GenericApplicationContext context) {
   return new GroovyBeanDefinitionReader(context);
  }

  @Override
  protected String getResourceSuffix() {
   return ".groovy";
  }

 }
 
 // test codes
}
I've tried to load the Groovy bean definition resource through @ContextConfigurationannotation, but it does not work. By default, the locations and value are ready for loading XML bean definition. Spring 4.0 includes a GroovyBeanDefinitionReader for reading and parsing Groovy bean definition. It is easy to write a custom context loader for loading the Groovy bean definition.
The Conference, ConferenceDao, JpaConferneceDaoImpl, and the CRUD test cases are no difference from my before posts.
In a web application, you can load the Groovy bean configuration in your bootstrap class(WebApplicationIntializer) via a Groovy specific GenericGroovyApplicationContext.
ApplicationContext ctx=new GenericGroovyApplicationContext("classpath:/com/hantsylabs/example/spring/config/JpaConfigGroovy.groovy");

Create Spring Bean in Groovy way

Create a simple ConferenceService bean, but use Groovy, put it under src/main/groovyfolder.
package com.hantsylabs.example.spring.service

import com.hantsylabs.example.spring.dao.ConferenceDao

class ConferenceService {
 
 def conferenceDao
 
 def findConferenceBySlug(String slug) {
  conferenceDao.findBySlug(slug)
 }
 
}
Declare it as a Spring bean in JpaConfigGroovy.groovy file.
conferenceService(ConferenceService){
 conferenceDao=conferenceDao
}
Test it.
package com.hantsylabs.example.spring.dao;

//other imports are omitted
import com.hantsylabs.example.spring.service.ConferenceService;

@RunWith(SpringJUnit4ClassRunner.class)
@ContextConfiguration(value = "classpath:/com/hantsylabs/example/spring/config/JpaConfigGroovy.groovy", loader = GenericGroovyContextLoader.class)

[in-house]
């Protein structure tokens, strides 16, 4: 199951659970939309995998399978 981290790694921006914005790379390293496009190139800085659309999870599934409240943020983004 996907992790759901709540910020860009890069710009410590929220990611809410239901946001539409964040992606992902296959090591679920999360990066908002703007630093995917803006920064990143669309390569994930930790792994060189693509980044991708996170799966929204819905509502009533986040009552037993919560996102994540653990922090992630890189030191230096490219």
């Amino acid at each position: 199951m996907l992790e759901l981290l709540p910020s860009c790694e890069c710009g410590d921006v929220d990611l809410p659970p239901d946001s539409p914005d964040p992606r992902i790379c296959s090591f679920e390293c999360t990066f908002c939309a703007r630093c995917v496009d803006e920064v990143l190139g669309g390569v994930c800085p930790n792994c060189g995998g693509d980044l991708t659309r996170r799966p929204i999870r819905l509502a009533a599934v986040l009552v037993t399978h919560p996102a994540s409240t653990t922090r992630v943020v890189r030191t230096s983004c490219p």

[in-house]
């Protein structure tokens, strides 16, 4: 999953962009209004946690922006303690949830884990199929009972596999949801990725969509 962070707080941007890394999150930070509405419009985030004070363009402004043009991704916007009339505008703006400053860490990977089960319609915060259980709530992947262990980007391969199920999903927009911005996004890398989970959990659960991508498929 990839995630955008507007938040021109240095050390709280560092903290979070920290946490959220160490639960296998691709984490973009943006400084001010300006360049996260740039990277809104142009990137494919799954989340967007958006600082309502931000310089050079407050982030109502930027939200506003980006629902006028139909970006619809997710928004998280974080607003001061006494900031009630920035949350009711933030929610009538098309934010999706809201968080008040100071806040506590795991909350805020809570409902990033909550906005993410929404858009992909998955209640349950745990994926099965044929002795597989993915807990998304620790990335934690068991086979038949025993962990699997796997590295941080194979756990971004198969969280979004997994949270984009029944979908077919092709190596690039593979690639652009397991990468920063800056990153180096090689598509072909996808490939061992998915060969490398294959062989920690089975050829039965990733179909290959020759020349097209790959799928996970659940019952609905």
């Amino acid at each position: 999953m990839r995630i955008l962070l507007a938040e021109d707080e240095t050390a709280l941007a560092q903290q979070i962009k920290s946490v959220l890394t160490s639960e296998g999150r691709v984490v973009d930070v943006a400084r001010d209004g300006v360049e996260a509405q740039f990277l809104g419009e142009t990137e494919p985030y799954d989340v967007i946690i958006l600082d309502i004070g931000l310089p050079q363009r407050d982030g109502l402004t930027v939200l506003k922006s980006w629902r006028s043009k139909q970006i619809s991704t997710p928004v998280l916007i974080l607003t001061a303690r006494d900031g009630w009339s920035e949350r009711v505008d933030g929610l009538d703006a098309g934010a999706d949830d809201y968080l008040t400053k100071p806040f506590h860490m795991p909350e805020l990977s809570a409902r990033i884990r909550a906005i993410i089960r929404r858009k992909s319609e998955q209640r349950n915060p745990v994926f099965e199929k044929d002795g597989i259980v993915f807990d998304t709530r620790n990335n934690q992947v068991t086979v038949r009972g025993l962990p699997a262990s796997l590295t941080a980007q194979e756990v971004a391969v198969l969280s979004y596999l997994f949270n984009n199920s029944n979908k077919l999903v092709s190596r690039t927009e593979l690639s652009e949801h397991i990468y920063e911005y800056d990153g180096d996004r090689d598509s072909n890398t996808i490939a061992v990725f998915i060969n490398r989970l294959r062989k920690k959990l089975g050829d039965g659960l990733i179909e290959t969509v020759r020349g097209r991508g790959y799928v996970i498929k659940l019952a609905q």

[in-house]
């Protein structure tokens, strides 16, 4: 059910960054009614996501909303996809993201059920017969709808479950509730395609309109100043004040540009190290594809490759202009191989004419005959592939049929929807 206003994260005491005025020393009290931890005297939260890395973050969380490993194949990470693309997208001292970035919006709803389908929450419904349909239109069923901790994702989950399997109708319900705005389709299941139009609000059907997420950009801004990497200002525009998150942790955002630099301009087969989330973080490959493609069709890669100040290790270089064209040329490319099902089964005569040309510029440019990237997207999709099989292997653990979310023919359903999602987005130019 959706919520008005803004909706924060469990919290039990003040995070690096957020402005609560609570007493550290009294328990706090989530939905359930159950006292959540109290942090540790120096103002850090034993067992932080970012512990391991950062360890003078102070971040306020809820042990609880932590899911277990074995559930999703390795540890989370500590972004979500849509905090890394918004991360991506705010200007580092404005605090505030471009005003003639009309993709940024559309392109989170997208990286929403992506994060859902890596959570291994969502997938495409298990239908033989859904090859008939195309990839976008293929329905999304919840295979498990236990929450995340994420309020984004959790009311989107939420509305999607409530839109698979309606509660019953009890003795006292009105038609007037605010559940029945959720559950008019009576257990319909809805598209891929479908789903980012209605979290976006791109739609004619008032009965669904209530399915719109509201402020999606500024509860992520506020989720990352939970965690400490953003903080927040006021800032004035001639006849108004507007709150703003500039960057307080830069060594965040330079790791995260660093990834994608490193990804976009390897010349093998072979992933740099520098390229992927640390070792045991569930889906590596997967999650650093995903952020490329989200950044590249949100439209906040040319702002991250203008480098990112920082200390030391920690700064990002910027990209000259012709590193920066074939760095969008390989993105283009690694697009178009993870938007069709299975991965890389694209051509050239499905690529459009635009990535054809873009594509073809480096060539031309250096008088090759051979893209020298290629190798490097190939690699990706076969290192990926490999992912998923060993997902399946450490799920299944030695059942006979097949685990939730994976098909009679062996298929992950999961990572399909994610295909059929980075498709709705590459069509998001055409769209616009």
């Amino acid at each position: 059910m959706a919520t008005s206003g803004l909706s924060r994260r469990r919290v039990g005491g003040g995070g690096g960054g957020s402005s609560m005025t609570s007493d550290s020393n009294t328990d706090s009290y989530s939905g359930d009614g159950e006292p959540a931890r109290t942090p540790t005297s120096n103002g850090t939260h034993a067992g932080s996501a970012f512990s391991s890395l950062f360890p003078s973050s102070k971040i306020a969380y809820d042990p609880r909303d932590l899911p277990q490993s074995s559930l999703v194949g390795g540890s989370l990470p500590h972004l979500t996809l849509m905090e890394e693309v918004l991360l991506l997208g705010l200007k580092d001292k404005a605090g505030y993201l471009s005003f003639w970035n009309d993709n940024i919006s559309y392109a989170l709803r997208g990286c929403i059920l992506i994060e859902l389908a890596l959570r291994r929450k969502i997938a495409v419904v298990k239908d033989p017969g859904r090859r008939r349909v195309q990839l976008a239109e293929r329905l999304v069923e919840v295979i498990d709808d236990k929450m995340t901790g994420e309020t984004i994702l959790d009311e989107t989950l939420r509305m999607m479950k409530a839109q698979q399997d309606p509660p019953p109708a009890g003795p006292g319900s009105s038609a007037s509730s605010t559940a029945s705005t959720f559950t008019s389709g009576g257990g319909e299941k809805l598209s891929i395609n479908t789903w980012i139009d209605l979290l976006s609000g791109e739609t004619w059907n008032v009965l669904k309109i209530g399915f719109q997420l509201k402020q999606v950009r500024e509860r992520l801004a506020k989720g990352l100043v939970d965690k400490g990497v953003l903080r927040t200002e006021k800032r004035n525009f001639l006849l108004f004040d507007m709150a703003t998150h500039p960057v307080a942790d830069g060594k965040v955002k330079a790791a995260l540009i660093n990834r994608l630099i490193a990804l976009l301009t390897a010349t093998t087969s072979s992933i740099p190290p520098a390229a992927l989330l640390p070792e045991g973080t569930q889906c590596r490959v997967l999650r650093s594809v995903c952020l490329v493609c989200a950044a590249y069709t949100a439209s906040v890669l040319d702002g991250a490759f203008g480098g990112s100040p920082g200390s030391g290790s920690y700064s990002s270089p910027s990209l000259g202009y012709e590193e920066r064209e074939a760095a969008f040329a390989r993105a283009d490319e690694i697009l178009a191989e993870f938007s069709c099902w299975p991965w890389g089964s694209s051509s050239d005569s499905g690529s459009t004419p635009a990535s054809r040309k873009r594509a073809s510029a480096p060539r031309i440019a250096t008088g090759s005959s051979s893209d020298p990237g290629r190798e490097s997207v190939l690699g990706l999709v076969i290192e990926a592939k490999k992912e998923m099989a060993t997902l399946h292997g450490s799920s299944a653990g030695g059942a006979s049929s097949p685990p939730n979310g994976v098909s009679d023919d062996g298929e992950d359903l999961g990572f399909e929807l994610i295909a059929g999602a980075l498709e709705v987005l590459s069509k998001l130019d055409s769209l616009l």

@TransactionConfiguration
public class GroovyConferenceServiceTest {
 //all duplicated codes are omitted
 @Autowired
 ConferenceService conferenceService;

 @Test
 @Transactional
 public void retrieveConference() {
  //all duplicated codes are omitted
  // query by slug
  conference = (Conference) conferenceService.findConferenceBySlug("jud-2013");

  assertTrue(conference != null);
 }
}
Groovy files are put in src/main/groovy, you need to configure the java compiler to compile groovy files.
<plugin>
 <artifactId>maven-compiler-plugin</artifactId>
 <!-- 2.8.0-01 and later require maven-compiler-plugin 3.1 or higher -->
 <version>3.1</version>
 <configuration>
  <compilerId>groovy-eclipse-compiler</compilerId>
  <!-- set verbose to be true if you want lots of uninteresting messages -->
  <!-- <verbose>true</verbose> -->
 </configuration>
 <dependencies>
  <dependency>
   <groupId>org.codehaus.groovy</groupId>
   <artifactId>groovy-eclipse-compiler</artifactId>
   <version>2.8.0-01</version>
  </dependency>
  <!-- for 2.8.0-01 and later you must have an explicit dependency on 
   groovy-eclipse-batch -->
  <dependency>
   <groupId>org.codehaus.groovy</groupId>
   <artifactId>groovy-eclipse-batch</artifactId>
   <version>2.1.8-01</version>
   <!-- or choose a different compiler version -->
   <!-- <version>1.8.6-01</version> -->
   <!-- <version>1.7.10-06</version> -->
  </dependency>
 </dependencies>
</plugin>
<plugin>
 <groupId>org.codehaus.mojo</groupId>
 <artifactId>build-helper-maven-plugin</artifactId>
 <version>1.5</version>
 <executions>
  <execution>
   <id>add-source</id>
   <phase>generate-sources</phase>
   <goals>
    <goal>add-source</goal>
   </goals>
   <configuration>
    <sources>
     <source>src/main/groovy</source>
    </sources>
   </configuration>
  </execution>
  <execution>
   <id>add-test-source</id>
   <phase>generate-test-sources</phase>
   <goals>
    <goal>add-test-source</goal>
   </goals>
   <configuration>
    <sources>
     <source>src/test/groovy</source>
    </sources>
   </configuration>
  </execution>
 </executions>
</plugin>
build-helper-maven-plugin plugin will add src/main/groovy as a compilation source folder, and compiler plugin with groovy-eclipse-compiler configuration will compile groovy into java classes.
If you are using Eclispe IDE or Spring ToolSuite, do not forget install Grails/Groovy plugin from Spring IO, or download a copy of Grails/Groovy Suite for groovy development.

Sample codes

The samples codes is hosted on my github.com account.